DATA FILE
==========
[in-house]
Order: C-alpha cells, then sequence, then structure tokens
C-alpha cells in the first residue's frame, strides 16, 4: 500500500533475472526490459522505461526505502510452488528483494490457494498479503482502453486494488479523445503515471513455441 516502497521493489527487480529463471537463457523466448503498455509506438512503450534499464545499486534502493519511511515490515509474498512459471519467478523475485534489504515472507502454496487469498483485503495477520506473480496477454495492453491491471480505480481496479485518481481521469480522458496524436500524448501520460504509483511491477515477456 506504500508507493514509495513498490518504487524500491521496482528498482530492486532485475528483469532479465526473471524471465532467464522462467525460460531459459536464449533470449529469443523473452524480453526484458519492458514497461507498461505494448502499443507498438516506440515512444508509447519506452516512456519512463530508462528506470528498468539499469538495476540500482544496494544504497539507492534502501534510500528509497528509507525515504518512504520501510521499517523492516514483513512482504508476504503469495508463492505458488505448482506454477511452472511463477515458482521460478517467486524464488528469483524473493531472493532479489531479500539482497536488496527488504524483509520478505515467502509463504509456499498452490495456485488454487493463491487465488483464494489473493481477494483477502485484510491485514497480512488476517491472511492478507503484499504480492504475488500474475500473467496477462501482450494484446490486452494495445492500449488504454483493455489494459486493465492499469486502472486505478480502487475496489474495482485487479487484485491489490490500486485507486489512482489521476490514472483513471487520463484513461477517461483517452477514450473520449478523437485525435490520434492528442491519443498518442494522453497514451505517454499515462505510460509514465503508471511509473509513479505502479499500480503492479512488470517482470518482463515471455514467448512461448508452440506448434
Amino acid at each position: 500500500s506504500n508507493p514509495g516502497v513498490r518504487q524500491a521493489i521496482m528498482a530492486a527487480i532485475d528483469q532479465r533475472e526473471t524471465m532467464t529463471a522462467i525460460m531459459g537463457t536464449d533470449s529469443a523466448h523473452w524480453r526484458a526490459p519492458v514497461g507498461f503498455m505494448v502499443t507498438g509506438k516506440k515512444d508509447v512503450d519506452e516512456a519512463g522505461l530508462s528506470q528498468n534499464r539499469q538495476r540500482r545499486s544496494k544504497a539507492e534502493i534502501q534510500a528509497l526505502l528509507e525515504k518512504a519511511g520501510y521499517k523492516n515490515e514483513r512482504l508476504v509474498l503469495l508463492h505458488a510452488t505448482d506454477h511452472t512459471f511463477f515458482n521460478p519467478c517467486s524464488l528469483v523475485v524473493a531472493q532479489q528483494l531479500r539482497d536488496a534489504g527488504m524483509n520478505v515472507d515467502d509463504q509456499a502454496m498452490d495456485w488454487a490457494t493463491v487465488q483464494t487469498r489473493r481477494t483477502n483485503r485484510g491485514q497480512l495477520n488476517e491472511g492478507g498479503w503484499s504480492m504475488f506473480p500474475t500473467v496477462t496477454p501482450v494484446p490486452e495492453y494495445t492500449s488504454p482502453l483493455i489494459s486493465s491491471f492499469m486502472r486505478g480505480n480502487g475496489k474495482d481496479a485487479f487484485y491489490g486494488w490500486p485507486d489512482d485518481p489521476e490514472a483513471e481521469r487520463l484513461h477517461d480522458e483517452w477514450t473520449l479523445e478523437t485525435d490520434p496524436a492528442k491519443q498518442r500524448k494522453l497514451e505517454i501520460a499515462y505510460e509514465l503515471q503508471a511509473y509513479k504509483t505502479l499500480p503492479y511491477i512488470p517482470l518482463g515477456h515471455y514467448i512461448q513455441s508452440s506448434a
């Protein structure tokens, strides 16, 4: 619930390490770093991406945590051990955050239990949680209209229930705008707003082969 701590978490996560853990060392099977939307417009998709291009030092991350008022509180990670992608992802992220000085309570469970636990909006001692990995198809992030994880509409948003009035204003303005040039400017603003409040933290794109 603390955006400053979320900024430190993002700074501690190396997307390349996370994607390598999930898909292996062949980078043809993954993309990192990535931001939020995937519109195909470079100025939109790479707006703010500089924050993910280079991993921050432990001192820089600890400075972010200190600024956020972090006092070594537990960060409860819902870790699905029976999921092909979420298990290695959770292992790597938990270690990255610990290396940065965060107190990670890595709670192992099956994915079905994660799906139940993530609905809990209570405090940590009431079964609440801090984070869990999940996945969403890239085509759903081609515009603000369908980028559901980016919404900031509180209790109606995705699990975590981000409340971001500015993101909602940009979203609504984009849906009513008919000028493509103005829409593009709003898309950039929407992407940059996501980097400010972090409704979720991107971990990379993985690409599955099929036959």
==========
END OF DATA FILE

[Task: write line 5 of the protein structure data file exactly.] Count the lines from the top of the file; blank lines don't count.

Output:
């Protein structure tokens, strides 16, 4: 619930390490770093991406945590051990955050239990949680209209229930705008707003082969 701590978490996560853990060392099977939307417009998709291009030092991350008022509180990670992608992802992220000085309570469970636990909006001692990995198809992030994880509409948003009035204003303005040039400017603003409040933290794109 603390955006400053979320900024430190993002700074501690190396997307390349996370994607390598999930898909292996062949980078043809993954993309990192990535931001939020995937519109195909470079100025939109790479707006703010500089924050993910280079991993921050432990001192820089600890400075972010200190600024956020972090006092070594537990960060409860819902870790699905029976999921092909979420298990290695959770292992790597938990270690990255610990290396940065965060107190990670890595709670192992099956994915079905994660799906139940993530609905809990209570405090940590009431079964609440801090984070869990999940996945969403890239085509759903081609515009603000369908980028559901980016919404900031509180209790109606995705699990975590981000409340971001500015993101909602940009979203609504984009849906009513008919000028493509103005829409593009709003898309950039929407992407940059996501980097400010972090409704979720991107971990990379993985690409599955099929036959």